I strongly second Don Boudreaux’ recommendation to read this interview with James Heckman. A few excerpts (but do go read the whole thing):
what do the GEDs earn? They earn what high school dropouts who do not get GEDs earn, once you adjust for their somewhat higher cognitive ability…They’re missing motivation, self-control and forward-lookingness. I call these noncognitive skills.
…Most job training is actually being done in private companies, not in the public sector. And who is more likely to get private job training? People who have higher cognitive and noncognitive skills—the same abilities that helped them get the job in the first place. These people earn high returns to private job training.
…Richer families are much more likely to send their kids to college, but once one conditions on the ability of the child at age 17, virtually all of the income effect goes away. It’s all about the ability that’s embodied in the child from a lifetime of early investments.
…Cognitive skills such as IQ can’t really be changed much after ages 8 to 10. But with noncognitive skills there’s much more malleability.
…In some quarters of our profession, the level of discussion has sunk to the level of a New Yorker article: coffee-table articles about “cute” topics, papers using “clever” instruments. The authors of these papers are usually unclear about the economic questions they address, the data used to support their conclusions and the econometrics used to justify their estimates. This is a sad development that I hope is a passing fad.
From the latter passage, I’m guessing that Heckman is not a fan of a certain currently hot-selling economics book.
Jun 20 2005 at 5:40pm
Is Heckman dissing Freakonomics?
Jun 21 2005 at 8:38am
Fascinating interview. Thanks for linking it.
Jun 21 2005 at 8:43am
Fascinating interview! Unfortunately, this important information isn’t reaching the general public who elect politicians. As a result, we spend more and more to send young people to college who already have the cognitive and non-cognitive skills they need in order to succeed.
Heckman doesn’t mention it in the interview, but I would like to hear his thoughts on the self-esteem movement in education. It has become the established religion of education that low self-esteem causes all failure. I have opposed it for much of my adult life because it encourages the child to feel good about himself even if he possesses no skills, cognitive or otherwise. A few studies have demonstrated that excessively high self-esteem can lead to criminal behavior. If early childhood intervention seeks to improve self-esteem without improving non-cognitive skills, then nothing will improve.
Jun 21 2005 at 3:10pm
Is Heckman suggesting that economists should not act to maximize their income?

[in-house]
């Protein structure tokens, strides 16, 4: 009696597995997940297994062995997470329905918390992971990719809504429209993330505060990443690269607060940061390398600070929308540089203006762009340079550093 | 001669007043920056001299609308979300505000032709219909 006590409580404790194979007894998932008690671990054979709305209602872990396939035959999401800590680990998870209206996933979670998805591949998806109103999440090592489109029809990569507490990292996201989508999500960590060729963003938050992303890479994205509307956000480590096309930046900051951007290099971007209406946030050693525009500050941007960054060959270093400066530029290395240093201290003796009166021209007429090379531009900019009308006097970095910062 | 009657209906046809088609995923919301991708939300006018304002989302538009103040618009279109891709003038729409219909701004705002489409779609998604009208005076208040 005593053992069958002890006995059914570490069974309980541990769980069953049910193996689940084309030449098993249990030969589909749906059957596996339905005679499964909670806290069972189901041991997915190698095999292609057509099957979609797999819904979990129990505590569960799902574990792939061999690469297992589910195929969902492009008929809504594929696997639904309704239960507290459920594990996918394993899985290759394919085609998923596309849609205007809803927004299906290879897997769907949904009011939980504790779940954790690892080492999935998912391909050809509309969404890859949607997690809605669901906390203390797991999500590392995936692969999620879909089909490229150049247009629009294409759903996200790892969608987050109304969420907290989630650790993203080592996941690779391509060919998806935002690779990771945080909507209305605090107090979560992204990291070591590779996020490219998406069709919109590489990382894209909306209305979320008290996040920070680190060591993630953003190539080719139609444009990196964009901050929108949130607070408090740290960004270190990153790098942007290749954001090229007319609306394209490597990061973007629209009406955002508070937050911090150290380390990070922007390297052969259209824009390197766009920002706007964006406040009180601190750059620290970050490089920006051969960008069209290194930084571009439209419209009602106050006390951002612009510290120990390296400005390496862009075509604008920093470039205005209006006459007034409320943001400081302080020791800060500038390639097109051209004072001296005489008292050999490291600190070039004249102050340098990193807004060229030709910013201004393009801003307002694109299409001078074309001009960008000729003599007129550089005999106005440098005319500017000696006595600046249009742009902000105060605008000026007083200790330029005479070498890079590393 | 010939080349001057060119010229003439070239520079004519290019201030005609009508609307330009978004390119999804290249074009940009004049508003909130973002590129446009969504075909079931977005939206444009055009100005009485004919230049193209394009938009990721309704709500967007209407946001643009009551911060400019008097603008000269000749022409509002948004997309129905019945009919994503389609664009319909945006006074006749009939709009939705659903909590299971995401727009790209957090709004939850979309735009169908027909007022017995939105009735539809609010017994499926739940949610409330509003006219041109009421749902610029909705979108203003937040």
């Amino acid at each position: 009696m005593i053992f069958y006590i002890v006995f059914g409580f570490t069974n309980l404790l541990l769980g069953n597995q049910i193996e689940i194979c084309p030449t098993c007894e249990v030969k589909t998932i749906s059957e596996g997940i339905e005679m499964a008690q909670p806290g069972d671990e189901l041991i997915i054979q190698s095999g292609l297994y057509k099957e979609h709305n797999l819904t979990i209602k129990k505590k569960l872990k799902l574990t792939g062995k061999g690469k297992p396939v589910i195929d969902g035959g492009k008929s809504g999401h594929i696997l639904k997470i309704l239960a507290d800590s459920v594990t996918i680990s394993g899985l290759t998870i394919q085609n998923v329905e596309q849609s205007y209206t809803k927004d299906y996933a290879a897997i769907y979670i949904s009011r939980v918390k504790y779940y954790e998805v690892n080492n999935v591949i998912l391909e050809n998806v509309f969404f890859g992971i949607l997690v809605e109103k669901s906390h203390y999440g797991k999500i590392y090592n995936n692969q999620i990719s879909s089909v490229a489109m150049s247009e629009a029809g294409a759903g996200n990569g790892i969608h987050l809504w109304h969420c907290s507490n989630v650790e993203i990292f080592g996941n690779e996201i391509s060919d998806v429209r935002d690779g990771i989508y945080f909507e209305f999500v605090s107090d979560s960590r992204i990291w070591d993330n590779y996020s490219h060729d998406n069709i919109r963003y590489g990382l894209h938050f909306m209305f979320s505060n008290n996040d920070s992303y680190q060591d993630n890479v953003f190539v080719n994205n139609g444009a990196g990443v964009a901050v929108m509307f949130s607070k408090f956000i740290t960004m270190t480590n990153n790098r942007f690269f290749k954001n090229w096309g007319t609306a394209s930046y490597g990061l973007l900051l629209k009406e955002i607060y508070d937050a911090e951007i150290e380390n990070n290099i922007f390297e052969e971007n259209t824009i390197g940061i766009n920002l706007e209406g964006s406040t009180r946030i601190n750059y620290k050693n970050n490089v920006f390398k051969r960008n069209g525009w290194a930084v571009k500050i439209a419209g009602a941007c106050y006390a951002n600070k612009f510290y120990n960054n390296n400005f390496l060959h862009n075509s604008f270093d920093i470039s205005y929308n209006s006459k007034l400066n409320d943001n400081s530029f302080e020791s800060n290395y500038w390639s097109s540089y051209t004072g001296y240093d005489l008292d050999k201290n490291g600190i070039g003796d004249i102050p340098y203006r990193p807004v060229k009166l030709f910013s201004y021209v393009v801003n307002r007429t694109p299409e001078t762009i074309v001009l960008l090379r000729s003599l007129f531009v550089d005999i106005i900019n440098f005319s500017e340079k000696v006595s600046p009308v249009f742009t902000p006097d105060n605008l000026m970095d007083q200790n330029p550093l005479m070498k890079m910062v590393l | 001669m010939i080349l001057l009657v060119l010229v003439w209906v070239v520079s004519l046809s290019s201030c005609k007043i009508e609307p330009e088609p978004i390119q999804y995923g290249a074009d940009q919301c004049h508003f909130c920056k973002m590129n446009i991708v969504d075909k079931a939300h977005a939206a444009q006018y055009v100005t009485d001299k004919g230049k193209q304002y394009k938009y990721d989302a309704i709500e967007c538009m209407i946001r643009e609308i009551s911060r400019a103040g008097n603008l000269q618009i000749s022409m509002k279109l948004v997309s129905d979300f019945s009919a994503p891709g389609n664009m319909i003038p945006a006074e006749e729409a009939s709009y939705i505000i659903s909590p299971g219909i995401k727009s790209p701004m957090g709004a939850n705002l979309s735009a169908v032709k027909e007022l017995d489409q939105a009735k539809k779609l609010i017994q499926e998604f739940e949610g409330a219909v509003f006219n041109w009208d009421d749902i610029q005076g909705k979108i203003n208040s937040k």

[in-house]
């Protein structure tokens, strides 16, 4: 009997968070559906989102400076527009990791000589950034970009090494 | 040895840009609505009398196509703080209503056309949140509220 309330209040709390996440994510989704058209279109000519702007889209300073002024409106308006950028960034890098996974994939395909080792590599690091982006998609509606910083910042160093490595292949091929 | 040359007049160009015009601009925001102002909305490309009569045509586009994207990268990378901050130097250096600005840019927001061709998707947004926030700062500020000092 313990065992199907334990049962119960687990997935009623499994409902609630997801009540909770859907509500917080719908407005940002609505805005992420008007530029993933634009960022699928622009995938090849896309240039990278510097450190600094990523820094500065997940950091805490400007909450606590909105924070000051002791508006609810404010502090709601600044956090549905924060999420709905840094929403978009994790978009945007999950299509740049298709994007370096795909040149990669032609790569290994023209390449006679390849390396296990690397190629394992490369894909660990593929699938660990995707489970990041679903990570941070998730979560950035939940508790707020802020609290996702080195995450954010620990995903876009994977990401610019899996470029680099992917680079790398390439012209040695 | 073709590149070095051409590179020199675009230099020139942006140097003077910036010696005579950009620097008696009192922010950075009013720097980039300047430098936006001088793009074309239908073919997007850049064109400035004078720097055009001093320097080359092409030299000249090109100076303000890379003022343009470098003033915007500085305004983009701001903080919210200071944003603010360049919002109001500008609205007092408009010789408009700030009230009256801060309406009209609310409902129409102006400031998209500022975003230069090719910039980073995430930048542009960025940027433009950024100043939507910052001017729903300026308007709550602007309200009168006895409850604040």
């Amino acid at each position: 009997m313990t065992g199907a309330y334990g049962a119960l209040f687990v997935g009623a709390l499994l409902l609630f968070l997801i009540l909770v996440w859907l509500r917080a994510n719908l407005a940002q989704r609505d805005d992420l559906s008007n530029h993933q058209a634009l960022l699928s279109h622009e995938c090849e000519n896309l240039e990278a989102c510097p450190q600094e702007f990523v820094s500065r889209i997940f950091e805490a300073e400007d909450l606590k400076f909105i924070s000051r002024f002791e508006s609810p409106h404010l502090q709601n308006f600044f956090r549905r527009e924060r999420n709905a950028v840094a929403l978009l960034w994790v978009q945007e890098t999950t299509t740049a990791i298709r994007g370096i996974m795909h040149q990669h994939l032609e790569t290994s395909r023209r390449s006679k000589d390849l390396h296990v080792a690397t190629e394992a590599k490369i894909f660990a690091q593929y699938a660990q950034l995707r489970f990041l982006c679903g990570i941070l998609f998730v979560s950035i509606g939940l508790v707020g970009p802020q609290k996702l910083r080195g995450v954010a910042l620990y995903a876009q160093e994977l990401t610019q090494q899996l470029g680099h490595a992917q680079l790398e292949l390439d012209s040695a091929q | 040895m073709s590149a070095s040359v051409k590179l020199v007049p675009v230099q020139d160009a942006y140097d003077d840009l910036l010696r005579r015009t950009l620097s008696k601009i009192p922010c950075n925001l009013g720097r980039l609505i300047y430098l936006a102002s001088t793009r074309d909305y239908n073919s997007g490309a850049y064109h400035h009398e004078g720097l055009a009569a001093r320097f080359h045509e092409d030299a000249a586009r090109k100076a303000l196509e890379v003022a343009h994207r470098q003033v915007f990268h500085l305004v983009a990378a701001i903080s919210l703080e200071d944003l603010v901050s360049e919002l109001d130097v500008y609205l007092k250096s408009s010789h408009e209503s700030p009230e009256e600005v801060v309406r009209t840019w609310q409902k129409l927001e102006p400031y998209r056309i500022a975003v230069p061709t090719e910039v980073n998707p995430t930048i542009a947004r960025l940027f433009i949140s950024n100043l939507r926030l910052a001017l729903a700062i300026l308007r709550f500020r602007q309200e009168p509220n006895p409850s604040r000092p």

Jun 21 2005 at 5:15pm
“Is Heckman suggesting that economists should not act to maximize their income?”
I think Heckman is saying that while it is nice to make some money, make sure the work you’re doing is intellectually rigorous. Of which he has a point; even Paul Krugman will forever go down as one of the great economists of our time (if his silly tirades in the New York Times don’t replace his respected work first).
Great read. Now I can only hope some policymakers (especially in Arizona) can read it to know that their policies are woefully misdirected.
Jun 21 2005 at 6:13pm
Intellectually rigorous work is time consuming and bores most people. It’s not like economists are taken seriously these days. The federal defecit, coming war over diminishing oil reserves and soical programs gone wild will affect the future of our economy far more that any detailed study of the elasticity of demand for zzzzzz.
Who has intellectually rigorous standards anymore? Cronyism is rampant in both governmental and corporate America. No one gives a crap about the future anymore. They just care about how much money they can stash away before everything goes off the rails.
If economists can make a wad of cash by pushing their books full of twaddle, more power to them.
Jun 22 2005 at 3:43am
It is often fun when in conversation with an economist to suggest to him that he only really holds his free-market views because doing so allows him to maximise his income.
In very few other disciplines in the social sciences is it considered a serious and personal insult to tell a man that his theory of human behaviour is correct. I can only think of evolutionary psychology as the other one.
John B. Chilton
Jun 22 2005 at 9:26am
I excerpted the interview at Emirates Economist.
Mahalanobis is one who has some critical comments about what Heckman had to say.
Patrick R. Sullivan
Jun 22 2005 at 1:52pm
It’s far more likely that an economist holds statist beliefs that allows him to maximize his income. Thurow, JK Galbraith, Paul David and his sidekick, come to mind.
Jun 22 2005 at 2:24pm
And which economic theory is it that suggests that individuals are income maximizers? I hold free-market views because it removes the uneasy feeling I would get if I simultaneously supported and opposed violent disruption of transactions depending on whether or not the disruptor was a government. I’ll have to find an economic theory based on the view that humans act so as to remove the unease that they would experience but for their action.
Comments are closed.